A few months ago, Benjamin Netanyahu’s new right-wing government, which comprises several extremist parties, was sworn into office. Since then, violent confrontations between Israelis and Palestinians have been increasing, with settlers and the Israeli military killing more than sixty Palestinians, and Palestinians killing more than a dozen Israelis. For decades, Palestinians in the West Bank and Gaza have faced an occupation that showed no signs of ending; this has stoked tremendous Palestinian anger and frustration toward Israelis, and toward their own leaders in the Palestinian Authority and Hamas. There is increasing speculation that these factors will combine to create the conditions for another intifada.
To talk about the state of governance in the Palestinian territories, I recently spoke by phone with Khalil Shikaki, a political scientist and the director of the Palestinian Center for Policy and Survey Research in Ramallah. During our conversation, which has been edited for length and clarity, we discussed to what extent the new government in Israel might worsen the lives of Palestinians, the changing demographics and ideological make-up of Palestinians engaging in violent resistance, and the likelihood of another intifada.
How would you describe the current political situation among Palestinians, especially in the West Bank, as they face probably the most extreme government in Israel’s history?
There is a great deal of discontent internally. There’s no doubt that the Palestinians are unhappy with their own leadership and their own political system. In terms of relations with Israel, there is obviously a prevailing perception that the state of Israel is not after peace and that the Palestinians should be preparing themselves for conflict. That conflict would touch on all the basic issues, including land and public life and Jerusalem and so on. The perception is that it’s just a matter of time before this conflict becomes open warfare and the current status quo becomes untenable.
Is there a specific problem that Palestinians have with the Palestinian Authority? Is it that the idea that coöperating with Israel would eventually bring a state, or would at least bring an Israeli willingness to allow a Palestinian state, was naïve?
The Israeli dimension for the discontent is obvious. But there are other critiques, which is to say that there is a perception that the Palestinian Authority leadership is interested more in maintaining the status quo, maintaining its position in power, and that it is willing to turn a blind eye and not confront Israeli policy, and that it puts its own self-interest and survival ahead of the interests of the Palestinian people.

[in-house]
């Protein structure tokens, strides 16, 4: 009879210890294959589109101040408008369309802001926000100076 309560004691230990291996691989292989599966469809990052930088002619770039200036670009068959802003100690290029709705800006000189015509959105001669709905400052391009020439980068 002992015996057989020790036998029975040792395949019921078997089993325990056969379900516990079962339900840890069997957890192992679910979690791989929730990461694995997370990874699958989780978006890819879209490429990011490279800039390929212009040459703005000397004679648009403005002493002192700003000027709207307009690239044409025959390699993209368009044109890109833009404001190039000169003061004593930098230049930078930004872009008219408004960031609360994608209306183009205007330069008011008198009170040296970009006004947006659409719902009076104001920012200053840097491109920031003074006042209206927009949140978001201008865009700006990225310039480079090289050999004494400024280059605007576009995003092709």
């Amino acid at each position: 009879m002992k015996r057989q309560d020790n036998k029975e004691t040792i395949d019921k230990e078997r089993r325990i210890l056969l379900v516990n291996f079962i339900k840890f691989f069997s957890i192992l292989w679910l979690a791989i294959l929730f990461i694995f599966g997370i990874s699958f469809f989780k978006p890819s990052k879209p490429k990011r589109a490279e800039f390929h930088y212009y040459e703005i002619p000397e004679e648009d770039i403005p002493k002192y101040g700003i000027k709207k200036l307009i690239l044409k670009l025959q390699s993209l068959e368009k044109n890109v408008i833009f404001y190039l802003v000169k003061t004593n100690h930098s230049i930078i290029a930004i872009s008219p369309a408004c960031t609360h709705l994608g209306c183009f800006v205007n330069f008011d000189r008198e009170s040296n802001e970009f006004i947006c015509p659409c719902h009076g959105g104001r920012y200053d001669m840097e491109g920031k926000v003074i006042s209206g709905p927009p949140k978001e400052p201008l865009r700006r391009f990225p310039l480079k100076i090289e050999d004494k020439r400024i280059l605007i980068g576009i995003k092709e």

There are other areas that have been building up gradually. The current leadership has been in place since 2009 without electoral legitimacy, and this question of legitimacy—the absence of elections—is one reason why there is a lot of discontent. There are other reasons that have to do with governance, too—most importantly a perception that there is a great deal of corruption within the institution of the Palestinian Authority. There are also perceptions that the Authority is becoming a one-man show, that it is highly authoritarian, that there is no separation of powers anymore, that the judiciary has been undermined considerably, and that there is no legislature, and so there is no accountability or oversight in the political system.
There is another issue beyond legitimacy and the nature of the political system that has to do with the absence of unity: the division between the West Bank and Gaza and the lack of reconciliation between the two major political parties, Fatah and Hamas. Many people blame that on the Palestinian Authority rather than on Hamas, although of course many also blame Hamas. But there has been a growing perception in the last ten years, I would say, that the Palestinian Authority is becoming more hard-line and much less willing to reconcile and to reunify the West Bank and Gaza.
These are essentially the domestic dynamics that have been creating the discontent, particularly among young people. The level of discontent with the Palestinian Authority and the political system is much deeper among the youth. Those between the ages of fifteen and thirty have been most negatively affected.